Texture Compression Update (Alpha testing)

Texture Compression Update

We’ve previously had quite limited options for texture compression for our platforms.
The ones we’ve had have been mostly focused on mobile platforms (ETC1 and Pvrtc1).

Now we’ve updated our pipeline to support ASTC, ETC2, BCx and RGTC formats.
To do this, we use a library called Basis Universal from Binomial.

What does it do?

Traditionally, textures are compressed on the development machine, into a format that (hopefully) is supported on the target user machine. However, if the target machine doesn’t support that format, you have to mitigate that somehow (e.g. separate bundles).

Basis Universal instead compresses into a generic format that gets shipped with the game.
When the game runs, we check what hardware compression formats are supported, and then ask the basis library to transcode the compressed basis texture into the hardware format we want.

That way you can use the same bundle for multiple versions (e.g. old and new android devices)

Texture Profiles

The way it works is that you choose a texture format (say TEXTURE_FORMAT_RGBA) for a set of textures.
Then you choose the compression type.

If you chose DEFAULT, which means no compression, you’ll get the format you asked for at runtime and the data will be uploaded to the GPU uncompressed. This might be good if you wish to upload a new version of the texture at runtime.

If you chose BASIS_UASTC, the texture will be compressed into a .basis file (internally), with possible mipmaps.

Fallback strategy

Note that the texture format you specified, will now act as the fallback format, in case the graphics card didn’t support any suitable compressed formats.

You can see the actual code here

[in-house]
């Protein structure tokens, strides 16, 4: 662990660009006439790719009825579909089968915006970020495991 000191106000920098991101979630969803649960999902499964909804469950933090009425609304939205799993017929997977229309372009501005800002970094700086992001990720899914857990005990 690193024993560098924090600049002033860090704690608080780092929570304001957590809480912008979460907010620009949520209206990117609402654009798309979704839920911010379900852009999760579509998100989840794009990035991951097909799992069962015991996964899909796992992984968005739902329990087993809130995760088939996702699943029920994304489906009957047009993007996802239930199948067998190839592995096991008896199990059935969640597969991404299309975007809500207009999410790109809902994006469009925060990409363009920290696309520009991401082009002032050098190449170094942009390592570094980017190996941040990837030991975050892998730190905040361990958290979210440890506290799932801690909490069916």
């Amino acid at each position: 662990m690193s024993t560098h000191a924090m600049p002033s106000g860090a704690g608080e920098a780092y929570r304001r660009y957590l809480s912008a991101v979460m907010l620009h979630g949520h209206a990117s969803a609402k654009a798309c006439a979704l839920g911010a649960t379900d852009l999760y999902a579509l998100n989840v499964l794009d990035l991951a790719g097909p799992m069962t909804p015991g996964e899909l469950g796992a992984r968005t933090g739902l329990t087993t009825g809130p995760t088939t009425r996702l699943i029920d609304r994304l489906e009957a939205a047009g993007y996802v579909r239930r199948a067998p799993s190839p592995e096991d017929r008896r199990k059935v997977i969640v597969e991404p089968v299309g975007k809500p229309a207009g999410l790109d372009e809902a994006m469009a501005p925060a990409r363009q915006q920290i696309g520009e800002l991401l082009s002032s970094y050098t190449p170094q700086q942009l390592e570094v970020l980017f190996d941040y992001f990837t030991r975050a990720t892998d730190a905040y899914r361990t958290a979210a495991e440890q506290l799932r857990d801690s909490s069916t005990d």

The current fallback strategy is fixed, and it favors quality over size (e.g. ASTC over Pvrtc1).


The size of the compressed texture stored on disc will be 1 byte per pixel. Also note that we have LZ4 compression on the entire game archive, so the actual size is a little bit smaller still.

To compress faster, the texture compiler itself uses up to 8 threads to compile the texture.
A big (commercial) project with ~1.5gb of textures takes ~15 minutes on my machine.
I also happen to know that the authors of Basis Universal are working on improving both the size of the compressed textures, and also the compression speed with ~2-3 times in the next few months.

At runtime, the texture will transcode into the final format before uploading to the GPU. This step takes ~5-15ms per texture. It is currently done on the loader thread, but one of the next tasks is to move the transcoding work to the texture upload thread.

Also, don’t forget to check the texture sizes at runtime using our Web Profiler!
It’s an easy way to see if the textures were uploaded to a hardware supported compression format on your device.


For engine size (and performance) reasons, the previous compression format WebP has been removed.
For backwards compatibility, we convert the compression type like so



Note that I’m also working on upgrading our OpenGL backend to support OpenGLES 3 and WebGL 2.
This is needed in order to support ETC2 on Android, and ASTC on iOS. I expect this work to be done in a few days.

Interestingly enough, the Android devices I have tested on, already support ASTC, so that’s something you can test right now.


We’d love to hear your experience with this feature, and to see if there are any issues that pop up.

You can get the build from the Alpha Download Page.


Fix the link, please! It doesn’t work.

That’s fantastic news! We’re going to use Basis for the upcoming 3d web game mentioned here.




I got my old test project and made a comparison.


WebP Safari:

Basis Safari:

WebP Chrome:

Basis Chrome:

Build size:

Basis 58.6Mb
WebP 23.5Mb

Basis zip 18.9Mb
WebP zip 16.9Mb


Device: Xiaomi Redmi Note 4





Build size:

Basis 20Mb
WebP 18Mb


Build size:

Basis 19.3Mb
WebP 17.3Mb

*Similar to webp, the first time is always much slower. But I didn’t make screenshots it this time.

**I’m going to improve the old test project and repeat all the measurements


Are these fonts? We have duplicate fonts with different materials set probably a better way to deal with that?


Doing testing with BASIS_UASTC now.

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Is LZ4 compression not efficient for Basis textures? Looks like the game archives are not compressed at all.


Compression must be enabled in the editor when building from the editor and testing a texture profile with BASIS_UASTC enabled otherwise you get errors.